SPLINTERED THRONE – THE GREATER GOOD OF MAN
Author: Paul Hutchings
02. The Crossing
03. Morning Star Rising
04. The Greater Good Of Man
05. Let It Rain
07. Night Of The Heathens
08. Time Stands Still
09. Immortal 2020 (Remastered)
Having been around for a decade, the only surprise about this solid release for me is that I’d not heard the band before. Fronted by newish signer Lisa Mann, who first featured on the single “Immortal 2020” as a showcase to support her arrival, the line-up is completed by bassist Brian Bailey, drummer Kris Holboke and guitarists Matt Dorado and J-Mo. The band’s third full-length, “The Greater Good Of Man”, is 42 minutes of traditional heavy metal goodness which unashamedly leans on the influences of bands as diverse as Metal Church, Iron Maiden and Diamond Head.
Mann brings a soulful and powerful vocal performance over the nine-tracks that range from flat out driving metal of opener “The Reaper Is Calling” through to the Maiden-esque “Underdogs”. There is plenty of diversity within the record, with Mann able to belt out huge anthems or change the tempo to a slower, calmer, melancholic approach. Alongside her, the dual guitar work is excellent throughout, with intricate solos, gentle picking and flat-out heavy metal riffs that explode out of the speakers.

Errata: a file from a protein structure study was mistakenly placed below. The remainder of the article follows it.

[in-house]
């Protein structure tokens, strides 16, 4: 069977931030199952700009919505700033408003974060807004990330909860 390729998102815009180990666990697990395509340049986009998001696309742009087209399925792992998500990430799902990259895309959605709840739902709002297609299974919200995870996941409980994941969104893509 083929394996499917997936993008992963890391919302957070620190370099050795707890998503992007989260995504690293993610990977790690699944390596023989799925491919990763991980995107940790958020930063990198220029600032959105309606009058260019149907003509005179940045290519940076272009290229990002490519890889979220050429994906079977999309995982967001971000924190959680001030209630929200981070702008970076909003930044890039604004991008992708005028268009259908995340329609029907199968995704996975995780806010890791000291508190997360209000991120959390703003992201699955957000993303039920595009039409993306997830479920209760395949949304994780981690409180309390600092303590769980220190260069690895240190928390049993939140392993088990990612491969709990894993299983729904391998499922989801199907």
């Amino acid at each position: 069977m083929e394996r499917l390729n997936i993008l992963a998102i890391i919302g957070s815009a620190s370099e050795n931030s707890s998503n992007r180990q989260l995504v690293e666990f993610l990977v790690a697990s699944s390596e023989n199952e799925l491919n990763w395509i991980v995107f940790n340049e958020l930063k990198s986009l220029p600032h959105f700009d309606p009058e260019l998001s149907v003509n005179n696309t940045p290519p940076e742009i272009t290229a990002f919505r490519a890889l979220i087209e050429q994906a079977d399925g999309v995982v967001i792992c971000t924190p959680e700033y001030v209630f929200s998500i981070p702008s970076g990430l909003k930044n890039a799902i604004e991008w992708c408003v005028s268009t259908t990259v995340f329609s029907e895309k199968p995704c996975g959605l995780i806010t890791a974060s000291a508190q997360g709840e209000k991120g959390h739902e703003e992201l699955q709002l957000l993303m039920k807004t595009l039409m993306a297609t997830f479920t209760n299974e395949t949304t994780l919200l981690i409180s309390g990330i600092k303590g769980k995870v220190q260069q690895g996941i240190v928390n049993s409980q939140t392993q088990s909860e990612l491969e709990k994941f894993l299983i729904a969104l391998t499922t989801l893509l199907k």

The dual guitar style may mirror many a band but there is an originality that is refreshing. The thick heads down metal of “The Crossing” demand your attention, with Mann’s soaring vocal reminiscent of Rites To Ruin singer Krissie Kirby, such is the showstopping power she possesses. Close your eyes and the likeness is at times uncanny.
“The Greater Good Of Man” follows the Ronnie Dio school of storytelling and delivery, with each song scripted out through historical or fantastic stories. “Morning Star Rising” stretches deep into the Maiden/Rainbow crossover, reminiscent of Maiden‘s “Strange World” in places, but in a good way. In fact, it’s a song that demonstrates the best side of SPLINTERED THRONE, for whilst the influences are evident, they are not sewn on the lapels.
Elsewhere there is plenty to enjoy. The band are tight, the songs anthemic and definitely ones that will work in the live arena and underpinning it all is a crushing slab of heavy metal which overlaps with progressive and power metal genres to bring a pleasing and thoroughly entertaining release.